Disaster Tax Relief 


The Federal Emergency Management Agency (FEMA) declares as many as 75 major disasters each year, and over 500 major disasters have been declared since 2005.  Yet, in almost all of those communities affected by floods, hurricanes, tornadoes and other natural catastrophes, few were granted the federal tax relief they needed.

The AICPA is concerned about the struggles taxpayers face when they need to make home repairs and reopen their businesses immediately after the disaster. In some cases, such as Hurricane Sandy, residents and businesses have yet to receive any form of tax relief. The current system does not provide fair and reliable tax assistance for disaster victims.

That's why we are out front seeking solutions, proposing that Congress provide permanent tax benefits that would kick in automatically when FEMA declares a location to be federal disaster area. 
This way, victims in that area can always count on reliable and timely tax relief, and their CPAs can better advise them on successful strategies. "Right now, we're left guessing," testified Troy Lewis, chair of the AICPA's Tax Executive Committee.

AICPA Position
    The AICPA developed 10 recommendations to improve the patchwork situation that currently exists and also make tax compliance easier during this difficult time. These proposals could help homeowners and business owners alike with the expensive and often long process of recovery.

    For example, the AICPA recommends that Congress allow business owners and individuals the time they need to claim losses by extending the net operating loss carryback to 5 years. This would also help taxpayers amend prior returns to receive increased refund amounts that they can use to help rebuild.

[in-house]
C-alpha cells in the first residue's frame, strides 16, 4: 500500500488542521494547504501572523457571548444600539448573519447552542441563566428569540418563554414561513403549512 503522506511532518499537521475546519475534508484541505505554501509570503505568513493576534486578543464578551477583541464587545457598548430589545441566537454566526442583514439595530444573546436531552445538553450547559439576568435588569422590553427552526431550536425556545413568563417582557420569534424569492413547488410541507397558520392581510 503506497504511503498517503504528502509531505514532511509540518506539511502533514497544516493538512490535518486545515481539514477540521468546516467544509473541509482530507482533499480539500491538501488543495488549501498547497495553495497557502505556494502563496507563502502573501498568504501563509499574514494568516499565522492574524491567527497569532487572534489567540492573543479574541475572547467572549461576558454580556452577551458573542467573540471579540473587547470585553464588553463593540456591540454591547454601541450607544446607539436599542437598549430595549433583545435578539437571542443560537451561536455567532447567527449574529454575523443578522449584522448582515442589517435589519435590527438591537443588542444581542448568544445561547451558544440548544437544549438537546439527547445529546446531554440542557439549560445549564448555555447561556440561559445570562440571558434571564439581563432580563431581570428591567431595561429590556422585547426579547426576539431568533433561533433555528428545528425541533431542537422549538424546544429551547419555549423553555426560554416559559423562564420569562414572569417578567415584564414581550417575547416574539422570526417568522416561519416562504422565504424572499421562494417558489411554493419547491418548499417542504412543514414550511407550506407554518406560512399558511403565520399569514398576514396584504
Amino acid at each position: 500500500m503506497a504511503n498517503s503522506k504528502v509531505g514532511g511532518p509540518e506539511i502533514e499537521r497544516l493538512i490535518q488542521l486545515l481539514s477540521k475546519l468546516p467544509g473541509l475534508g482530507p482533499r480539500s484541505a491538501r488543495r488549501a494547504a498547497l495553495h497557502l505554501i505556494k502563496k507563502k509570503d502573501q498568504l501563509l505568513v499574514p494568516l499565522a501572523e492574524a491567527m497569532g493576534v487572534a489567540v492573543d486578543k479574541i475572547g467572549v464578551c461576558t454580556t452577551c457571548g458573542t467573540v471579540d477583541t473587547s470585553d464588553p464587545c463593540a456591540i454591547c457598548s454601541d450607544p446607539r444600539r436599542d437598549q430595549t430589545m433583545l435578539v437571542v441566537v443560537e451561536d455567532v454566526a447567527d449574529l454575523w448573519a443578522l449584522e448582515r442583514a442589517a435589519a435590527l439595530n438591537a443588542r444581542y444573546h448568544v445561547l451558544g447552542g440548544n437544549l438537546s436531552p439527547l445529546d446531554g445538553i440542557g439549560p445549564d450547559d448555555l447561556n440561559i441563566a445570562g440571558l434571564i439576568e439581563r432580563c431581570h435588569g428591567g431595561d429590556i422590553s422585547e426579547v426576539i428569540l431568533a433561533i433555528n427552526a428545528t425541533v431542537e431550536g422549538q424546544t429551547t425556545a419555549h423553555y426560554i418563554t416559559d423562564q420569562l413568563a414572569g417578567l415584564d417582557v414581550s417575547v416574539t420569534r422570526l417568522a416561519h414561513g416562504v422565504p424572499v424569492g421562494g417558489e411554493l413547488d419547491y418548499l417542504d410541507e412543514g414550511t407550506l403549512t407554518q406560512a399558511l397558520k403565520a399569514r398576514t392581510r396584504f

We also propose giving taxpayers more time (5 years) to replace their property. Under current law, disaster victims are not able to defer gains from insurance settlements after two years and must pay income taxes on these proceeds; in other words, they are taxed on the cost of replacing their home or business.

    Individuals whose homes are damaged or destroyed often need to tap into additional funds beyond what they may receive from insurance providers or the government. That's why the AICPA recommends that Congress allow them to withdraw up to $100,000 from their retirement plan (without tax) and repay that amount within five years, and also exclude from taxable income the cancellation of debt income for non-business debts.

    Tax Advocacy Efforts
        The AICPA actively monitors and advocates for legislation to provide disaster-related tax relief. Below are a few milestones:

        • July 16, 2015 - Rep. Tom Reed introduced the National Tax Relief Disaster Act that incorporates many of the AICPA's proposals. 
        • Nov. 18, 2014 - AICPA Tax Executive Committee Chair Troy Lewis testified before a Senate small business panel, explaining the impact that the current system is having on taxpayers and their advisers.
        • Nov. 22, 2013 - The AICPA provided recommendations for permanent disaster tax relief to the House and Senate tax-writing committees.

      Additional Information & Insights


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